A century ago, children were lucky to have a ball or a stick to play with. The idea of setting up a public playground was a relatively new concept.
Then the baby boomers came along, and suddenly communities took a new interest in the construction and quality of playgrounds.
Today, the demographic forces that changed the nation’s playgrounds are starting to change the way the United States thinks about overseeing long-term care (LTC) facilities and home care services — at a time when cost constraints make providing even a cot in a warm, dry warehouse challenging.
Debra Lipson, an analyst at Mathematica Policy Research, Princeton, N.J., and colleagues look at state efforts to oversee Medicaid managed LTC services in a report posted on the Web by a think tank affiliated with AARP, Washington.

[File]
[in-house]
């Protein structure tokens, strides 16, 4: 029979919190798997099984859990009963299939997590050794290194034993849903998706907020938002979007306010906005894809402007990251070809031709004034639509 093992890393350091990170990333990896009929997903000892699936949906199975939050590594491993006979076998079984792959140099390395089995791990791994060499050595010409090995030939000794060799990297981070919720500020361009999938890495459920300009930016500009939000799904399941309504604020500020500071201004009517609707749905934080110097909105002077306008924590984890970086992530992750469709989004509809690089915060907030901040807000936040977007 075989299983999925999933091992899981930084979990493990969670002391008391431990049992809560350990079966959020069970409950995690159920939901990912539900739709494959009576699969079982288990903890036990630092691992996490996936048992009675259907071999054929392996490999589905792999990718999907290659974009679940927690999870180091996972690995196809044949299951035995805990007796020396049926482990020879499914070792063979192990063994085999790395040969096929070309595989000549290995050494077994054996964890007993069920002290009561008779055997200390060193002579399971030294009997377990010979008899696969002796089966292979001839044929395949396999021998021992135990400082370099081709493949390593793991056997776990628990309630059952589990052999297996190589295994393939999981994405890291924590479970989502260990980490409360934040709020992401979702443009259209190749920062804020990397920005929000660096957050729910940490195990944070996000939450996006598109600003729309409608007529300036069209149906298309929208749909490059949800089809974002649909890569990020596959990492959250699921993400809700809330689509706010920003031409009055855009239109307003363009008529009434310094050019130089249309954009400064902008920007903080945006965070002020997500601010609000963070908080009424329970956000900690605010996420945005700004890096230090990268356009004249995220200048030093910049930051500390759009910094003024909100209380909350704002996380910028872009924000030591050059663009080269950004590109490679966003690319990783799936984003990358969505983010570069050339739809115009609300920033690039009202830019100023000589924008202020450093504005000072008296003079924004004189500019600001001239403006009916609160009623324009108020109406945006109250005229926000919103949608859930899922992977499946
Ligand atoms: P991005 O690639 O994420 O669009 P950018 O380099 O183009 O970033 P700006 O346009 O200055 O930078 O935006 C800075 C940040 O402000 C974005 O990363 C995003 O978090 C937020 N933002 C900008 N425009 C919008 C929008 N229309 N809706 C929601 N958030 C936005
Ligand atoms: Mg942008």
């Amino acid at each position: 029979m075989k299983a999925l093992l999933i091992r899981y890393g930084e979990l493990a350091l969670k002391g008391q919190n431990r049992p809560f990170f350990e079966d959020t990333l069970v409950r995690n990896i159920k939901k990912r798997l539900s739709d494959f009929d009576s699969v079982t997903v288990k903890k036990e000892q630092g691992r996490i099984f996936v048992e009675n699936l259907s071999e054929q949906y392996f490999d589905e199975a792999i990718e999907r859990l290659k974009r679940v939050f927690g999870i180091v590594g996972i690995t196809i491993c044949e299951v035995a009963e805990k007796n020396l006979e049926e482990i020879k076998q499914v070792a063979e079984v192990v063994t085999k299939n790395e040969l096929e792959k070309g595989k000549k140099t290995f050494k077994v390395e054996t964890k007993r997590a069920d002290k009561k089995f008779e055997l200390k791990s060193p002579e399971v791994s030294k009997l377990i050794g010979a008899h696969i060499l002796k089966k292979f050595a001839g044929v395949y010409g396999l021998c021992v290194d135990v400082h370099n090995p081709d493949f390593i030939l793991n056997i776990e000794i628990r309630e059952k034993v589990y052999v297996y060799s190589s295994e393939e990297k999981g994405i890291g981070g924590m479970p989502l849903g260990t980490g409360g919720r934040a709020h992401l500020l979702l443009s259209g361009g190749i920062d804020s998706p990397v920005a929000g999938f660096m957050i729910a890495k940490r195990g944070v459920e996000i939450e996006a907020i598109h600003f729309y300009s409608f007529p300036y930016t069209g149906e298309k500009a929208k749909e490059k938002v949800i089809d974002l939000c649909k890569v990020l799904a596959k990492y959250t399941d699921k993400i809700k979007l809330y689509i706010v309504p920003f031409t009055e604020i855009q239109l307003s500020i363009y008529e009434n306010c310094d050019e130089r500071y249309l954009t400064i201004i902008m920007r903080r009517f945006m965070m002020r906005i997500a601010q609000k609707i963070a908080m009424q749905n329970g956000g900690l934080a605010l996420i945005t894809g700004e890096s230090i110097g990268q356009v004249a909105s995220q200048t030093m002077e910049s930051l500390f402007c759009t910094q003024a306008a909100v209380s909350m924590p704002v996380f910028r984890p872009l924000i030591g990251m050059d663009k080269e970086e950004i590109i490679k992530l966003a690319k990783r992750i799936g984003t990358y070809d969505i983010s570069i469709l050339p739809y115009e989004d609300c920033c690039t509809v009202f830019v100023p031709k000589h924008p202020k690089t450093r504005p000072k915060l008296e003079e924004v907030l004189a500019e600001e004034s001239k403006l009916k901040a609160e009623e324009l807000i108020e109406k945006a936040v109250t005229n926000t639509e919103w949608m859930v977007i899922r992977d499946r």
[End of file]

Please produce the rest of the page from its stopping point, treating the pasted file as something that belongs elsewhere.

The federal government has been encouraging states to try using managed care contractors to hold down the cost of paying for LTC services for Medicaid enrollees.
Some of these enrollees are just plain poor; some used “Medicaid planning” to make themselves artificially poor, so that they could qualify for Medicaid nursing home benefits; and some are people who bought private long-term care insurance (LTCI) but ended up exhausting the pot of private benefits and qualifying for Medicaid.
LTCI carriers have been experimenting with using managed care strategies of their own to help maximize the benefits bang for the premium buck.
One question has been: How can managed LTC program overseers make sure that the programs provide high-quality care for patients who may have little ability to speak for themselves?
Lipson and the other analysts studied the performance of well-established Medicaid managed LTC programs in 8 states — Arizona, Massachusetts, Minnesota, New Mexico, New York, Tennessee, Texas and Wisconsin. The analysts came up with recommendations about the process state regulators could use to set up effective managed LTC oversight programs.